Today I am adding a “Movie Reviewer” hat to my rack. It seems my social media profile somewhere qualified me for this, so I have had the occasional offer of screeners for upcoming films.
“American Street Kid” had a showing December 11 at Chicago’s Regal Webster Place, in advance of a wider run later. It’s a documentary that takes the often ignored subject of homeless children, here living in the streets of Los Angeles, around Hollywood and the Venice beach area.
Director Michael Leoni himself was rescued from a life on the street by friends and a girlfriend. He wrote a play based on his experiences, “Playground.” During its run, he discovered some homeless girls had been coming to see the play several times, telling him its was a realistic reflection of their own lives. But shortly after meeting Leoni, each girl was found dead on the streets.
Leoni took a camera to the streets, where the kids hung out, wanting to produce a two minute public service announcement. It took time to find a group of kids who would trust this small film crew enough to talk about their lives, but in their stories, we find common threads: none of the wants to be living like this; most of them ran away from abusive parents or were kicked out of the house, some for the “sin” of being gay. Or they were bounced around the foster care system until they aged out.
Most lived by a daily routine of “spenging,” or begging for cash during the days, buying or selling drugs, or themselves, then trying to find a safe “squat” for the night. This movie shows the group sneaking on to the rooftop of an apartment building, but most of the time they hunker in a viaduct or overpass. Most of them are on drugs, some are HIV-positive, some are pregnant and hoping that a baby will help them get services. The kids Leoni befriends are part of a larger group that sometimes tries to look out for each other. As one of the boys says…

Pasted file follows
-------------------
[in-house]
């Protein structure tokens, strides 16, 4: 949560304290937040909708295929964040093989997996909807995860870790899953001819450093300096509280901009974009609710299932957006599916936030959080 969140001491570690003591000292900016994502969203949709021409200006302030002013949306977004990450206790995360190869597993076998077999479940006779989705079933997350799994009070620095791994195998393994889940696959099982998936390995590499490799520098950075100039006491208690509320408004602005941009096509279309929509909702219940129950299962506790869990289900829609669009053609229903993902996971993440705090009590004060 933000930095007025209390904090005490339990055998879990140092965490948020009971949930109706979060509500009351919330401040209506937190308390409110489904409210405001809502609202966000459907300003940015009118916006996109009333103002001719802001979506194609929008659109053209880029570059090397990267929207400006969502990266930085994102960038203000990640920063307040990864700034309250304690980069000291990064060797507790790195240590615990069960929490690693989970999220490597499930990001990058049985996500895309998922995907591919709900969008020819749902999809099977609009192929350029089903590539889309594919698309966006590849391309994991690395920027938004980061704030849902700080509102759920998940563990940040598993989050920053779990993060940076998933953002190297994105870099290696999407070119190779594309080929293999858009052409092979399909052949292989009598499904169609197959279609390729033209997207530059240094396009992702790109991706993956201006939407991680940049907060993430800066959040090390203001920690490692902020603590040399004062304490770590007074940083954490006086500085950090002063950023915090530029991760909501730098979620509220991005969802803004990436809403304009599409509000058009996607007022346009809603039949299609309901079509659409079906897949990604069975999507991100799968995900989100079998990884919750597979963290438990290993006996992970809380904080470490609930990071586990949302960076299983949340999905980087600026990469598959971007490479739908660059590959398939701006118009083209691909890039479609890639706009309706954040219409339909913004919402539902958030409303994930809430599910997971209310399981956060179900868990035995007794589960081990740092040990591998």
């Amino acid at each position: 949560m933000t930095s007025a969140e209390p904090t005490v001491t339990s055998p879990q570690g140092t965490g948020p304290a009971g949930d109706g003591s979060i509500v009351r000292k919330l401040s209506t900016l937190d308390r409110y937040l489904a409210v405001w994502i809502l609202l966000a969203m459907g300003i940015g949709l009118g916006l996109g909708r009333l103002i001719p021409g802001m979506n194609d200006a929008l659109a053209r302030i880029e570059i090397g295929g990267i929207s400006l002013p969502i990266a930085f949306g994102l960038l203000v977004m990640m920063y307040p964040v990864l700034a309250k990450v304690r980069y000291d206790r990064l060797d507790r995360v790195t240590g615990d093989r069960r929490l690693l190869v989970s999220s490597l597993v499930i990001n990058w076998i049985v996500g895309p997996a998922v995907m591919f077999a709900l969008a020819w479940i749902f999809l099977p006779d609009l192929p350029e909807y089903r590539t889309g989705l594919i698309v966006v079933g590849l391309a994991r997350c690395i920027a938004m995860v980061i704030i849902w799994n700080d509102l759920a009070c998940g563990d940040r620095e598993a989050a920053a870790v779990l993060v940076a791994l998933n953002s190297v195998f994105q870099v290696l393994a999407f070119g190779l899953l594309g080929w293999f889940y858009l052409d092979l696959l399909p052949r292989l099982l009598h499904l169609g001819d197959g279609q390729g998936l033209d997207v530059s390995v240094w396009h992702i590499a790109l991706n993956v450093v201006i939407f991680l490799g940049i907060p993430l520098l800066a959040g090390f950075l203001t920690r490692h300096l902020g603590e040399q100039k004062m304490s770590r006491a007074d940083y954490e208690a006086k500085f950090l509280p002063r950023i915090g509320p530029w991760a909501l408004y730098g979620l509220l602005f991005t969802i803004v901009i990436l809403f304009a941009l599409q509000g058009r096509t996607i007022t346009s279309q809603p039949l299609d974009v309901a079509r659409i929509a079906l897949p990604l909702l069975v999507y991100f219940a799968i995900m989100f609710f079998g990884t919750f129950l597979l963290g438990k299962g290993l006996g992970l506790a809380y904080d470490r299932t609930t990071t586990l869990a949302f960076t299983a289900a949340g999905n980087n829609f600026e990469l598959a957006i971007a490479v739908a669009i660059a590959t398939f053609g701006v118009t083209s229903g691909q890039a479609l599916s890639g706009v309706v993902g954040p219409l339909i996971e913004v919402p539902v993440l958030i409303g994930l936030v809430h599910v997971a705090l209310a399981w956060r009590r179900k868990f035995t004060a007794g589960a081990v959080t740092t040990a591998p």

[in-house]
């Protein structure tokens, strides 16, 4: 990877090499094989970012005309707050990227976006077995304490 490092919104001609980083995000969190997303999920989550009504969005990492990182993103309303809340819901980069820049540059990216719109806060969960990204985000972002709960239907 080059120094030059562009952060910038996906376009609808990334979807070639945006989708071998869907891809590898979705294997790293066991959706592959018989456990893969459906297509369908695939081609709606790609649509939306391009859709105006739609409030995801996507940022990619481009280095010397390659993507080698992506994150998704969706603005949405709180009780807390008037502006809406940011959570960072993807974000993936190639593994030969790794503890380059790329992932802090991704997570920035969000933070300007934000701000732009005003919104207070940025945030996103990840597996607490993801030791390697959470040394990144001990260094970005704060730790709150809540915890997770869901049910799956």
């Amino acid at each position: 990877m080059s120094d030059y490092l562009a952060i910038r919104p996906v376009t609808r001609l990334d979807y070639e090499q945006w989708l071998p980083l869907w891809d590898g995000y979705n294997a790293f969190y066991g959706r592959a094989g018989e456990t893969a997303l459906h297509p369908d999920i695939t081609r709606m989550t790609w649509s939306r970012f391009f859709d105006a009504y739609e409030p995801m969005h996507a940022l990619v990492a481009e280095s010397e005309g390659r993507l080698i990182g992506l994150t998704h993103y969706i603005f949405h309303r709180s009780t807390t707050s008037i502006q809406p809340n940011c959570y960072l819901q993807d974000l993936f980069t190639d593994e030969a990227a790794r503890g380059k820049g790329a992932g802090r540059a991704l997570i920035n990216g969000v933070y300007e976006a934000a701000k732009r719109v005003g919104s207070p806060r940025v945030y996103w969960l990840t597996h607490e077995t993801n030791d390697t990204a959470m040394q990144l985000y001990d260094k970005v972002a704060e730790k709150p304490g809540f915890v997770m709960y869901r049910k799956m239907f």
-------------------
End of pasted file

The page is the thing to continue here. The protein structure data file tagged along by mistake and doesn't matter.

Documentary films mostly maintain the “fourth wall,” just like dramas. The film crew rarely gets involved; and interview subjects may look straight at the camera while an unseen voice asks questions. But early in the project, Michael’s narration declares, “I’m gonna get every one of those kids off the street.” From here on, we see more of him on camera, on the phone trying to connect to social services.
Becoming the Story
Leoni quickly learns that social services, food and outreach centers are only open a few hours a day. Counseling services are understaffed, have long waiting lists, and all volunteer-run. Leoni had already sublet his home home and was living in his garage to get funds for his PSA turned feature. He tries getting about six of the kids a motel rooms, but money for that runs out too soon.
As we get to know the kids, we find some are very eloquent and try to set definite goals, when they can stay sober. There’s an asiring guitarist and songwriter who actually gets some bookings. There’s the boy who manages to work for awhile with Leoni’s film crew. But many of them can’t get a job because they can’t get an ID or Social Security card… because they can’t get their birth certificates… because they can’t even find out what hospital they were born in. And there’s nowhere to go to wash up and become presentable for an interview. Drugs and booze are much easier to come by than help.
We can guess what’s going to happen from here on in: some success, but a lot of failures. Leoni is seen scrambling through nighttime streets when “his” kids get into trouble. Some of them die. Others simply disappear, one of them just as he’s been approved into a residential program. But some of the kids do make it, by getting sober, getting through school or landing a job and a place to stay. Leoni ends up starting Spare Some Change, a mentoring program that tries to reach the kids sooner than social services can find room for them.
This documentary offers a rare, close-up look of eight kids from across the country who ended up in California. While we walk through their stories, the stories are being re-enacted thousands of time, with 1.8 million homeless children.